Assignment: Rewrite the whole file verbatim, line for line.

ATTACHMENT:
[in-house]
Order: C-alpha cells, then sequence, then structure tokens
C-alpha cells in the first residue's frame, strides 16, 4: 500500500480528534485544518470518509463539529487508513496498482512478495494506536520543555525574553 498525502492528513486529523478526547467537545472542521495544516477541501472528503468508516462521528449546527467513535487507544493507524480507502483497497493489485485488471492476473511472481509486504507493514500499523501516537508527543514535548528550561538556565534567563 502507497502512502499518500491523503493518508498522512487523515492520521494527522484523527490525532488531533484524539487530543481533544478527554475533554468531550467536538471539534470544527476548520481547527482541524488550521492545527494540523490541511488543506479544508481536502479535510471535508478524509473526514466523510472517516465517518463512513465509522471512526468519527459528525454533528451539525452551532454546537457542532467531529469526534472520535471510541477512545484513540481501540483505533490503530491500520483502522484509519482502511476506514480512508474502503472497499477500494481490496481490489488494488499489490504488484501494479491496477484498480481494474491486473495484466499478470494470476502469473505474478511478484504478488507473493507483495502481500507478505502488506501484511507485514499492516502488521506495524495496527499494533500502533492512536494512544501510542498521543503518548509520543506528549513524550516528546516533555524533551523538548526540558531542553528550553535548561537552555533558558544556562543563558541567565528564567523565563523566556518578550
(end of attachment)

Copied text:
[in-house]
Order: C-alpha cells, then sequence, then structure tokens
C-alpha cells in the first residue's frame, strides 16, 4: 500500500480528534485544518470518509463539529487508513496498482512478495494506536520543555525574553 498525502492528513486529523478526547467537545472542521495544516477541501472528503468508516462521528449546527467513535487507544493507524480507502483497497493489485485488471492476473511472481509486504507493514500499523501516537508527543514535548528550561538556565534567563 502507497502512502499518500491523503493518508498522512487523515492520521494527522484523527490525532488531533484524539487530543481533544478527554475533554468531550467536538471539534470544527476548520481547527482541524488550521492545527494540523490541511488543506479544508481536502479535510471535508478524509473526514466523510472517516465517518463512513465509522471512526468519527459528525454533528451539525452551532454546537457542532467531529469526534472520535471510541477512545484513540481501540483505533490503530491500520483502522484509519482502511476506514480512508474502503472497499477500494481490496481490489488494488499489490504488484501494479491496477484498480481494474491486473495484466499478470494470476502469473505474478511478484504478488507473493507483495502481500507478505502488506501484511507485514499492516502488521506495524495496527499494533500502533492512536494512544501510542498521543503518548509520543506528549513524550516528546516533555524533551523538548526540558531542553528550553535548561537552555533558558544556562543563558541567565528564567523565563523566556518578550